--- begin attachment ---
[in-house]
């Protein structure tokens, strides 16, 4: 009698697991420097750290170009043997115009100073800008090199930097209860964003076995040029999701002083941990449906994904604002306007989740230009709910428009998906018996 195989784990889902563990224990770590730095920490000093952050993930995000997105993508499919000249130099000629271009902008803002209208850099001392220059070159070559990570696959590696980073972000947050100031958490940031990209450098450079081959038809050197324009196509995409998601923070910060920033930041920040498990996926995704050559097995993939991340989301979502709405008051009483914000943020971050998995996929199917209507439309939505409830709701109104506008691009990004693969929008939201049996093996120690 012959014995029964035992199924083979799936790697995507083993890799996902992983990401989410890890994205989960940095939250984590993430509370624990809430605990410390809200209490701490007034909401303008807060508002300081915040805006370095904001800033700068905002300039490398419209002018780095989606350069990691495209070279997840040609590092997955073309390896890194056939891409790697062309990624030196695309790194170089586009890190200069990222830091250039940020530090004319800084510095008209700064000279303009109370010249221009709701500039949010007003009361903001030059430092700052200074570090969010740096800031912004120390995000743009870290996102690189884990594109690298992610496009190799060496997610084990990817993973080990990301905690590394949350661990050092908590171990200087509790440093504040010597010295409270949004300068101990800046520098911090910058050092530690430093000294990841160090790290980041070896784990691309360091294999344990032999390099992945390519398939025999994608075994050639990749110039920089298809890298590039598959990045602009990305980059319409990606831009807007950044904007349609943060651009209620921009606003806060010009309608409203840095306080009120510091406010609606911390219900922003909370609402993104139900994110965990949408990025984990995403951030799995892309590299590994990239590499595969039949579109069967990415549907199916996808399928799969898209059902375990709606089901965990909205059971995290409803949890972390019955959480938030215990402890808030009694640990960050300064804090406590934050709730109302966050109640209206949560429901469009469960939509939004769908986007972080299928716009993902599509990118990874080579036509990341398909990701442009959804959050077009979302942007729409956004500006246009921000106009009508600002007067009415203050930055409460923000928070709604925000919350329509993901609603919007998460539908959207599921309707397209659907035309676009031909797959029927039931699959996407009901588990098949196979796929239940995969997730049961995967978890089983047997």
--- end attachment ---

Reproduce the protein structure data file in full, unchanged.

[in-house]
């Protein structure tokens, strides 16, 4: 009698697991420097750290170009043997115009100073800008090199930097209860964003076995040029999701002083941990449906994904604002306007989740230009709910428009998906018996 195989784990889902563990224990770590730095920490000093952050993930995000997105993508499919000249130099000629271009902008803002209208850099001392220059070159070559990570696959590696980073972000947050100031958490940031990209450098450079081959038809050197324009196509995409998601923070910060920033930041920040498990996926995704050559097995993939991340989301979502709405008051009483914000943020971050998995996929199917209507439309939505409830709701109104506008691009990004693969929008939201049996093996120690 012959014995029964035992199924083979799936790697995507083993890799996902992983990401989410890890994205989960940095939250984590993430509370624990809430605990410390809200209490701490007034909401303008807060508002300081915040805006370095904001800033700068905002300039490398419209002018780095989606350069990691495209070279997840040609590092997955073309390896890194056939891409790697062309990624030196695309790194170089586009890190200069990222830091250039940020530090004319800084510095008209700064000279303009109370010249221009709701500039949010007003009361903001030059430092700052200074570090969010740096800031912004120390995000743009870290996102690189884990594109690298992610496009190799060496997610084990990817993973080990990301905690590394949350661990050092908590171990200087509790440093504040010597010295409270949004300068101990800046520098911090910058050092530690430093000294990841160090790290980041070896784990691309360091294999344990032999390099992945390519398939025999994608075994050639990749110039920089298809890298590039598959990045602009990305980059319409990606831009807007950044904007349609943060651009209620921009606003806060010009309608409203840095306080009120510091406010609606911390219900922003909370609402993104139900994110965990949408990025984990995403951030799995892309590299590994990239590499595969039949579109069967990415549907199916996808399928799969898209059902375990709606089901965990909205059971995290409803949890972390019955959480938030215990402890808030009694640990960050300064804090406590934050709730109302966050109640209206949560429901469009469960939509939004769908986007972080299928716009993902599509990118990874080579036509990341398909990701442009959804959050077009979302942007729409956004500006246009921000106009009508600002007067009415203050930055409460923000928070709604925000919350329509993901609603919007998460539908959207599921309707397209659907035309676009031909797959029927039931699959996407009901588990098949196979796929239940995969997730049961995967978890089983047997």